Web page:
Lithium (Li)-metal batteries using solid-state electrolytes (SSEs) have attracted extensive attention owing to their high energy density. However, the interface issues arising from the Li stripping/plating cycles pose a major challenge for the applications of these batteries. This paper reports a three-dimensional (3D) time-dependent electrokinetic model, built based on the Nernst–Planck equation with electroneutrality assumption, to quantify the effects of interface conformity, external pressure, electrolyte Young's modulus, and ionic conductivity on the electrochemical behaviors of symmetric solid-state lithium cells. The evolution of interface morphology is related to the surface roughness, elastoplastic deformation, creep, and plating of the Li metal. The Laplace-Fourier domain solution is analytically derived, and the numerical solution is solved by implementing Talbot's Laplace transform method and the continuous convolution-Fourier transform (CC-FT) algorithm. A number of cases are analyzed, and the results reveal that a non-conformal interface with imperfect contact can induce uneven field distributions and that the nonuniformity increases with contact loss, and that the impact of external pressure on the reduction in ionic conductivity of SSE is similar to its effect on the potential drop. The results also suggest that the external pressure of 12.5 MPa can lead to relatively uniform deposition in a ceramic electrolyte system, while only 2 MPa is required in a polymer electrolyte system. In addition, A pressure of at least 2 MPa is needed to maintain the high ionic conductivity level for polymer composite SSEs of 14–16% volume LLZO particles.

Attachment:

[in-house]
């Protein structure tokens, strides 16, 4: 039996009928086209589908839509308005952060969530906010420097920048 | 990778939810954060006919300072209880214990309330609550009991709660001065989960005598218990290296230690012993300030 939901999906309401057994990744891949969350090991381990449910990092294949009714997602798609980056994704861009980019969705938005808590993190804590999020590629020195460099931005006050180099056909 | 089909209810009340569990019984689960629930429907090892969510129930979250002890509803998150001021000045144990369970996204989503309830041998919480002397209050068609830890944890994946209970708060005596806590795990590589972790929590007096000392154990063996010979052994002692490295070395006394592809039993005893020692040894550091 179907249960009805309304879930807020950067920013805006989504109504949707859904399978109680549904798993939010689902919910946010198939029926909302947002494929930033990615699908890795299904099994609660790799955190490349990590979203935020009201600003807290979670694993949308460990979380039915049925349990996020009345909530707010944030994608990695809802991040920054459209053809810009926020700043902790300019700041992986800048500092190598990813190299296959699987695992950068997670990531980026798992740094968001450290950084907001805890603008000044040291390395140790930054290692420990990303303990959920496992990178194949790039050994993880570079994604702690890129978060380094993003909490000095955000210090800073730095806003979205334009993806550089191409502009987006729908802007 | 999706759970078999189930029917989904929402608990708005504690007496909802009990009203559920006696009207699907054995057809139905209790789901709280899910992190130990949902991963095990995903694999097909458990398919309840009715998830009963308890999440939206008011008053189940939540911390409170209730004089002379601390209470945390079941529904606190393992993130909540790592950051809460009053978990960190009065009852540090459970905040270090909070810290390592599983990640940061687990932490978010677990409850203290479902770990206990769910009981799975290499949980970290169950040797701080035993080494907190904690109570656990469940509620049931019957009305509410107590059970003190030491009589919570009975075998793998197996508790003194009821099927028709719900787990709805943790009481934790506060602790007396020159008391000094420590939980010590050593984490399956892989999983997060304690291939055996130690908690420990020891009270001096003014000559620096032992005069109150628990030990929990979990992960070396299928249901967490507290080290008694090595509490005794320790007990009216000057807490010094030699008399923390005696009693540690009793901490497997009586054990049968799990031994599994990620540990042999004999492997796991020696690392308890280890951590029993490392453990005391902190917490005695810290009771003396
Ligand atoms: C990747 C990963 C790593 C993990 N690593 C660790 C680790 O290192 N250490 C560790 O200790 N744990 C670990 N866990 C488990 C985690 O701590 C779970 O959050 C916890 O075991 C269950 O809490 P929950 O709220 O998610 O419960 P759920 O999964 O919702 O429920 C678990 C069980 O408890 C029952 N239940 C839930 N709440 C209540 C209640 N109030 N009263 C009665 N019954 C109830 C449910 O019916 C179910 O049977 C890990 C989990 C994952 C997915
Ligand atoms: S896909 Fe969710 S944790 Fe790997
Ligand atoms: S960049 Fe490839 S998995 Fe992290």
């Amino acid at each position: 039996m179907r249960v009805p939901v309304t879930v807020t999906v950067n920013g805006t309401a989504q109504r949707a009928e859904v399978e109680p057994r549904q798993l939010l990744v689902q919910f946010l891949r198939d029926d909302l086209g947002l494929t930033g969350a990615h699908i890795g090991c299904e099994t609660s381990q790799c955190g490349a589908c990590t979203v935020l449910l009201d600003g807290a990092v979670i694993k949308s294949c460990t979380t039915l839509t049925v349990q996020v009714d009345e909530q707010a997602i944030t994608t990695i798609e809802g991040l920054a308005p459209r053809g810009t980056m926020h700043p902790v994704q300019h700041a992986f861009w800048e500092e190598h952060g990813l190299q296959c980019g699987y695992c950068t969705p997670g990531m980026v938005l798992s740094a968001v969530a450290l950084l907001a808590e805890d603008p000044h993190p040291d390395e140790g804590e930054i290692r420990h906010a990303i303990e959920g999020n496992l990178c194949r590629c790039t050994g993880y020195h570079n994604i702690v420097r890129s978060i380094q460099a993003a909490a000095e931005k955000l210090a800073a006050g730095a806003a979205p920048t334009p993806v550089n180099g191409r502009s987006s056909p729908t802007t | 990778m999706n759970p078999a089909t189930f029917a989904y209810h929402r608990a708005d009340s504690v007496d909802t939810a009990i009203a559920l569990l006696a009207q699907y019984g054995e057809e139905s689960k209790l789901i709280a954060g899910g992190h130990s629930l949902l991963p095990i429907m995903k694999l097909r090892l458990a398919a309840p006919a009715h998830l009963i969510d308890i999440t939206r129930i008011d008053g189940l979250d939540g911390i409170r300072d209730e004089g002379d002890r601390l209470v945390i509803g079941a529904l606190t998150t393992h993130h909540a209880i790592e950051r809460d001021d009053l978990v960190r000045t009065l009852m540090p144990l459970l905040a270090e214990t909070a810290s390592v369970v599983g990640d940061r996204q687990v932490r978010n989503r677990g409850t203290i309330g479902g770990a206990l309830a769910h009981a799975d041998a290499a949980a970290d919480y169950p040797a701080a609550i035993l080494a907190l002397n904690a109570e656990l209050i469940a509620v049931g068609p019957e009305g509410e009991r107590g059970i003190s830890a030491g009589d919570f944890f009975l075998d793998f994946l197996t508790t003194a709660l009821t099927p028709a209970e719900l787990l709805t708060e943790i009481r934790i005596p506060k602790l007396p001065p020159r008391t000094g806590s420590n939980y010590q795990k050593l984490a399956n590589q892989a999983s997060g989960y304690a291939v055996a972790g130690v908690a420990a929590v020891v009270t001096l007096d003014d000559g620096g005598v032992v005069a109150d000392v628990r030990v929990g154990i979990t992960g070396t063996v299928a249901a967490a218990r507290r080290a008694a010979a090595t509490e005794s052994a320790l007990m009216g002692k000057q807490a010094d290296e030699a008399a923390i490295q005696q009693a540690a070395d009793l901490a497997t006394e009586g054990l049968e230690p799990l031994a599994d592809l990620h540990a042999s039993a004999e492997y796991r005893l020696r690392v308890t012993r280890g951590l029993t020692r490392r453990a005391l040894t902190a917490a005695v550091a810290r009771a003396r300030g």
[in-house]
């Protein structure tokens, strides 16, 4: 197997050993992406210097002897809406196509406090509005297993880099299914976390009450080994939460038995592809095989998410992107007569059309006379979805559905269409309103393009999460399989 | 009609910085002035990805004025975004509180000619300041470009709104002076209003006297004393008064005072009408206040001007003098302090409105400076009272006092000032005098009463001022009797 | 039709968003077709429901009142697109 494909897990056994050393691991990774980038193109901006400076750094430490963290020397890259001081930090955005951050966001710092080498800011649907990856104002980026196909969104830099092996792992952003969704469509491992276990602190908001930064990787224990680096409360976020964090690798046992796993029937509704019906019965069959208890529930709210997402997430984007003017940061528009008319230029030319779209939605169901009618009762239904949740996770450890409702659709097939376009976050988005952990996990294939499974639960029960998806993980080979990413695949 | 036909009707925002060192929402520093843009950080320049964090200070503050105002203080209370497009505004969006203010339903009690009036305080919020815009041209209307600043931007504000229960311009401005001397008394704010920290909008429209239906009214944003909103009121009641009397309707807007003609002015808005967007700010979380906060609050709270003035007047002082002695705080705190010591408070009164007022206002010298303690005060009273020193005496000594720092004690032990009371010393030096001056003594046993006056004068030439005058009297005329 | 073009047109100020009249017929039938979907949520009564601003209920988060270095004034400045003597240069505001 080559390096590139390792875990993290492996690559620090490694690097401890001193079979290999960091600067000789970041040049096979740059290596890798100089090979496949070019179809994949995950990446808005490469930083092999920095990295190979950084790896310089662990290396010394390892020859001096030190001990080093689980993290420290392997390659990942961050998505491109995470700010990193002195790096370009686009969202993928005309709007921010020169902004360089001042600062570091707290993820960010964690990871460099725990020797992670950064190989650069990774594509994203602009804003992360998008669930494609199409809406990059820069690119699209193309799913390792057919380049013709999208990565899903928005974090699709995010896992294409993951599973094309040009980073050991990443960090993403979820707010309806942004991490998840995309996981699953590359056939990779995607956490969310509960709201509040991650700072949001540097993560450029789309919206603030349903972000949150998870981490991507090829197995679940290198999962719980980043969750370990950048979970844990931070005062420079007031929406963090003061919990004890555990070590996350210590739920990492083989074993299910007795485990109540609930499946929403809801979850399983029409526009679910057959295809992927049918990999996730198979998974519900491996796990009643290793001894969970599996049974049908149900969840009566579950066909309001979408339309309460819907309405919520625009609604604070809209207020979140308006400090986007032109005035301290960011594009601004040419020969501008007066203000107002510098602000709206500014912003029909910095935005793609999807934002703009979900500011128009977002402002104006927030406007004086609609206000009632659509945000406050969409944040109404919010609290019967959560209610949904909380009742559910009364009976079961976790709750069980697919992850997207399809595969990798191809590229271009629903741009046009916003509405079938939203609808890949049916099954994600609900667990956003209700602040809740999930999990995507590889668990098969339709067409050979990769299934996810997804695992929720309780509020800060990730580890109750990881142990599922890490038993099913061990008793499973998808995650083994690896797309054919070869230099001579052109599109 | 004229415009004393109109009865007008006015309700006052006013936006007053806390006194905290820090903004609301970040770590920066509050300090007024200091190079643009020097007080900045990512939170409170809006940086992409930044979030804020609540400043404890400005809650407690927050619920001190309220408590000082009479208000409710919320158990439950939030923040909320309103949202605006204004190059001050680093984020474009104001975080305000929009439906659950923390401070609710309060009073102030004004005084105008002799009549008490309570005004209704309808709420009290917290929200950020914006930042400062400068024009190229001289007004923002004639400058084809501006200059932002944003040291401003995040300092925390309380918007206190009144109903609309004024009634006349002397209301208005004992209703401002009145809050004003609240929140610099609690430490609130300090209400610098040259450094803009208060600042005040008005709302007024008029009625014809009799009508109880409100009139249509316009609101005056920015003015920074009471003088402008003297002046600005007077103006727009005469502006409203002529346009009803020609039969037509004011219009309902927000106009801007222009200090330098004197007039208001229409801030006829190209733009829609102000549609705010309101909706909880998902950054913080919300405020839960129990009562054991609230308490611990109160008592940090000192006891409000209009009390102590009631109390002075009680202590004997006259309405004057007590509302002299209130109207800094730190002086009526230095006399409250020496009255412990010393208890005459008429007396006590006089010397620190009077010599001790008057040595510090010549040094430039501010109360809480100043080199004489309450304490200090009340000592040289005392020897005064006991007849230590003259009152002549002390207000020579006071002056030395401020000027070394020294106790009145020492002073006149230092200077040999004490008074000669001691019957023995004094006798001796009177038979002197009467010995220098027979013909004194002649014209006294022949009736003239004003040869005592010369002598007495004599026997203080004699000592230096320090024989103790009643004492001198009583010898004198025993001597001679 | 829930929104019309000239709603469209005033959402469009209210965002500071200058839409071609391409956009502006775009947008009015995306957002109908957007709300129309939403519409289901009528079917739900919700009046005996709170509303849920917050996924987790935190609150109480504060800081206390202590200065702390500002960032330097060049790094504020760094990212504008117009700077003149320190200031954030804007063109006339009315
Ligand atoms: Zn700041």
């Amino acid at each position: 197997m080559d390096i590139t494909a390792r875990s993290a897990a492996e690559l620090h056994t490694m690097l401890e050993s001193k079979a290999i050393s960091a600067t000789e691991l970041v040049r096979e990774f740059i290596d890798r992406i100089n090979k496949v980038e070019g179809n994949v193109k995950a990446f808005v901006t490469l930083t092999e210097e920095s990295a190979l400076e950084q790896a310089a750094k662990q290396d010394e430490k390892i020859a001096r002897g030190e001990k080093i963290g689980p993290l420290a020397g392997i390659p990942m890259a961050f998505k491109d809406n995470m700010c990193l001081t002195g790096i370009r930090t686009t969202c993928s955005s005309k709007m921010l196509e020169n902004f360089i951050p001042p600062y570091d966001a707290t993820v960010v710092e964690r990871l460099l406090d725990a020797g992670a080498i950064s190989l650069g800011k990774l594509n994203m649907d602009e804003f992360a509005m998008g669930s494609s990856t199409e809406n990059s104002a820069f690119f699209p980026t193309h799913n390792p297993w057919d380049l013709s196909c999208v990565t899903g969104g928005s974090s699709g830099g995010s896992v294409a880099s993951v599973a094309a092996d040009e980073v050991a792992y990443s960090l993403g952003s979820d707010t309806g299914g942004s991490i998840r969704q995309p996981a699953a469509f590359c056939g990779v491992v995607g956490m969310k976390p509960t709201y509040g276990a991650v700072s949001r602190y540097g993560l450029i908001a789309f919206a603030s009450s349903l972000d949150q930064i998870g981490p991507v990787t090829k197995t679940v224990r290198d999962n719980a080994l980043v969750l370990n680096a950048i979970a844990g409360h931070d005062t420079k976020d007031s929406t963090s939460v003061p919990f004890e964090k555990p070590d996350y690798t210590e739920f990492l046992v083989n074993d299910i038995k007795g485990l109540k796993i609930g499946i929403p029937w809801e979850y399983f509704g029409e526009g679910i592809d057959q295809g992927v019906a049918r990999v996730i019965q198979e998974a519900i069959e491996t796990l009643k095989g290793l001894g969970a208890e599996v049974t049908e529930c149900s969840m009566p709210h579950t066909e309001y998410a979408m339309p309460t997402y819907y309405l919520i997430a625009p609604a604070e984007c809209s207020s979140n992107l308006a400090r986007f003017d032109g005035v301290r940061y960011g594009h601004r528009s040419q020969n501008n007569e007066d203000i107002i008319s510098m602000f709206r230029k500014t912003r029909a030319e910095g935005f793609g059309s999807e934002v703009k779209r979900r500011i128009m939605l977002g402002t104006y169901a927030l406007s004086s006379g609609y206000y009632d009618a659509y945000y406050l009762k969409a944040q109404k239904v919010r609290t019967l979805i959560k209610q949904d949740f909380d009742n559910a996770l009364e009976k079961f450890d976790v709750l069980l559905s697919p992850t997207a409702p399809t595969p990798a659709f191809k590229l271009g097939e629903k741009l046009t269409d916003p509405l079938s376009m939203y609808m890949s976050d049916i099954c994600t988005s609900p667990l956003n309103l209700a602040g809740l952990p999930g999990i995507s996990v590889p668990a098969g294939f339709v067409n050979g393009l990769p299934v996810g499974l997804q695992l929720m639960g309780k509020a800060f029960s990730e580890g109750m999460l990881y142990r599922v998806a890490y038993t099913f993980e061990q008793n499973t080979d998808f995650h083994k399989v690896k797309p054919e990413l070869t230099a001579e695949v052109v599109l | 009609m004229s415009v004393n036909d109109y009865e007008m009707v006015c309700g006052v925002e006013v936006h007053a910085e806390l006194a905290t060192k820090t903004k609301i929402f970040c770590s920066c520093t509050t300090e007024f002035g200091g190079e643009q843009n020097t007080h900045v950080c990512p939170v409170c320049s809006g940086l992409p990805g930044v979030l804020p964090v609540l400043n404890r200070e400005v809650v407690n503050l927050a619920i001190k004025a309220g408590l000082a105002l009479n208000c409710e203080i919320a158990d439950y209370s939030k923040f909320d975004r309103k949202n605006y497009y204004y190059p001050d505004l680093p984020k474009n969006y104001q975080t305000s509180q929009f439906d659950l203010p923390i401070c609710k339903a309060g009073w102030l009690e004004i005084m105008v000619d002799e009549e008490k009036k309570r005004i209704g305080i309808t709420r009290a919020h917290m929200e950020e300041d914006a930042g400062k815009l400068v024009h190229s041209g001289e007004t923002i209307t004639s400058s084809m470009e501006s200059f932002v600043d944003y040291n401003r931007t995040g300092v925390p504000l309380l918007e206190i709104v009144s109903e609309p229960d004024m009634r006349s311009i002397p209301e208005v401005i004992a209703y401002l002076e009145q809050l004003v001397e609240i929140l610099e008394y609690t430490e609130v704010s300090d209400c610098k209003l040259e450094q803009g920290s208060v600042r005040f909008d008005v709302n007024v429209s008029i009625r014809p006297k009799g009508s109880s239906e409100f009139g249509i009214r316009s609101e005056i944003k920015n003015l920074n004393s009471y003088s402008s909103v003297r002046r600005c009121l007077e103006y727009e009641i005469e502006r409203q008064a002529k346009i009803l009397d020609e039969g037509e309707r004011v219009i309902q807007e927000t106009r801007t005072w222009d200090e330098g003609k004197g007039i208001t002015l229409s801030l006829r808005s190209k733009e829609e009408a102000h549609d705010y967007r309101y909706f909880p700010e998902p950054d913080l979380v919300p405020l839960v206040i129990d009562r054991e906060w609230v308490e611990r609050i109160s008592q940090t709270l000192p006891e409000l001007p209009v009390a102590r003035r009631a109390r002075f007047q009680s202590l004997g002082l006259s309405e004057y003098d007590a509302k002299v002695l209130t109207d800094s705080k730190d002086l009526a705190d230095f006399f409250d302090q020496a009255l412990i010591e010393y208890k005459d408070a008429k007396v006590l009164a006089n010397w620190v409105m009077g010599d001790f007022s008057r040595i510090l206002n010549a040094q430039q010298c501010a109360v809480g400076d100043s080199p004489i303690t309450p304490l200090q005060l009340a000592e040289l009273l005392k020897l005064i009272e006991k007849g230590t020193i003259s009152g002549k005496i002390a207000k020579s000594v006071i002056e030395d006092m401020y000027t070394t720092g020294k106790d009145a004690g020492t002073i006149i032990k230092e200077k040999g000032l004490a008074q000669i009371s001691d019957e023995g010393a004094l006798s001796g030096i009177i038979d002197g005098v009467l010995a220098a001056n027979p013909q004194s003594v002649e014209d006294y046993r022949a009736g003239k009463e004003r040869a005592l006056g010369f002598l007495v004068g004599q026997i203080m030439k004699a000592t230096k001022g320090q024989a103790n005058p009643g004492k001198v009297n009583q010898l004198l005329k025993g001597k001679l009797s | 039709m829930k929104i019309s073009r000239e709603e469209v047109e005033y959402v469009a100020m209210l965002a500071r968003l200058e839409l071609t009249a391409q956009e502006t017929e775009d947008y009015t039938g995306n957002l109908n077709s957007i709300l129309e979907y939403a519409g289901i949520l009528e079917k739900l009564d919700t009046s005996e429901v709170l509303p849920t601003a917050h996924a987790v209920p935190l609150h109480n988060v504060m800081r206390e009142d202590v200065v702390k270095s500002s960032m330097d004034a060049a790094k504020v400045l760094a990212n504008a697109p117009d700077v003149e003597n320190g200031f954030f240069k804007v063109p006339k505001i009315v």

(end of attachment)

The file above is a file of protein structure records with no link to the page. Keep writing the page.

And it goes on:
ASJC Scopus subject areas
- Renewable Energy, Sustainability and the Environment
- Energy Engineering and Power Technology
- Physical and Theoretical Chemistry
- Electrical and Electronic Engineering